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Publication Detail
Thoracic surgical management of colorectal lung metastases: a questionnaire survey of members of the Society for Cardiothoracic Surgery in Great Britain and Ireland.
  • Publication Type:
    Journal article
  • Publication Sub Type:
    Journal Article
  • Authors:
    Jegatheeswaran S, Satyadas T, Sheen AJ, Treasure T, Siriwardena AK
  • Publication date:
  • Pagination:
    140, 143
  • Journal:
    Ann R Coll Surg Engl
  • Volume:
  • Issue:
  • Status:
  • Country:
  • Language:
  • Keywords:
    Catheter Ablation, Health Care Surveys, Humans, Ireland, Lung Neoplasms, Metastasectomy, Neoplasm Staging, Positron-Emission Tomography, Professional Practice, Surveys and Questionnaires, Thoracic Surgery, Thoracic Surgery, Video-Assisted, Thoracic Surgical Procedures, Thoracotomy, Tomography, X-Ray Computed, United Kingdom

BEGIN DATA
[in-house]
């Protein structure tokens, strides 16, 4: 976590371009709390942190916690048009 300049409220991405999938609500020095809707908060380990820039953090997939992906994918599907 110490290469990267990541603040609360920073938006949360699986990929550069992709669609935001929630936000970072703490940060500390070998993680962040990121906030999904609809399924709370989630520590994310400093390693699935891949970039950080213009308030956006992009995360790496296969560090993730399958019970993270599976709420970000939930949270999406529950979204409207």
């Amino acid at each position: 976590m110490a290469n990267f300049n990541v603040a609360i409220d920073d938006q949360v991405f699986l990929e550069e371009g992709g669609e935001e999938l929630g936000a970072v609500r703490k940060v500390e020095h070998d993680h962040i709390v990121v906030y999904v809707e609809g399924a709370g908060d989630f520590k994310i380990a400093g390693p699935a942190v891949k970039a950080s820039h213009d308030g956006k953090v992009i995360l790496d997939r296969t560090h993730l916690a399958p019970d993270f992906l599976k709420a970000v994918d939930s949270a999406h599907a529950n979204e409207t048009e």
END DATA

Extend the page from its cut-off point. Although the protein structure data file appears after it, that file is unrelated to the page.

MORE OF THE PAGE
INTRODUCTION: Distant metastases to liver and lung are not uncommon in colorectal cancer. Resection of metastases is accepted widely as the standard of care. However, there is no firm evidence base for this. This questionnaire survey was carried out to assess the current practice preferences of cardiothoracic surgeons in Great Britain and Ireland. METHODS: An online questionnaire survey was emailed to cardiothoracic surgeons in Great Britain and Ireland. The survey was live for 12 weeks. Responses were collated with SurveyMonkey(®). RESULTS: Overall, there were 75 respondents. The majority (83%) indicated thoracic surgery as a specialist interest. Almost all (99%) used thoracic computed tomography (CT) for staging; 70% added liver CT and 51% added pelvic CT. Fluorodeoxy-glucose positron emission tomography was used by 86%. The most frequent indication for pulmonary resection (97%) was solitary lung metastasis without extrathoracic disease. Video assisted thoracoscopic surgery (VATS) was used by 85%. In addition, thoracotomy was used by 96%. A third (33%) used radiofrequency ablation. Synchronous liver and lung resection was contraindicated for 83% of respondents. Over three-quarters (77%) thought that scientific equipoise exists presently for lung resection for colorectal lung metastases but only 21% supported a moratorium on this type of surgery until further evidence becomes available. CONCLUSIONS: The results confirm that the majority of respondents use conventional cross-sectional imaging and either VATS or formal thoracotomy for resection. The results emphasise the continuing need for formal randomised trials to provide evidence of any survival benefit from pulmonary metastasectomy for colorectal lung metastases.
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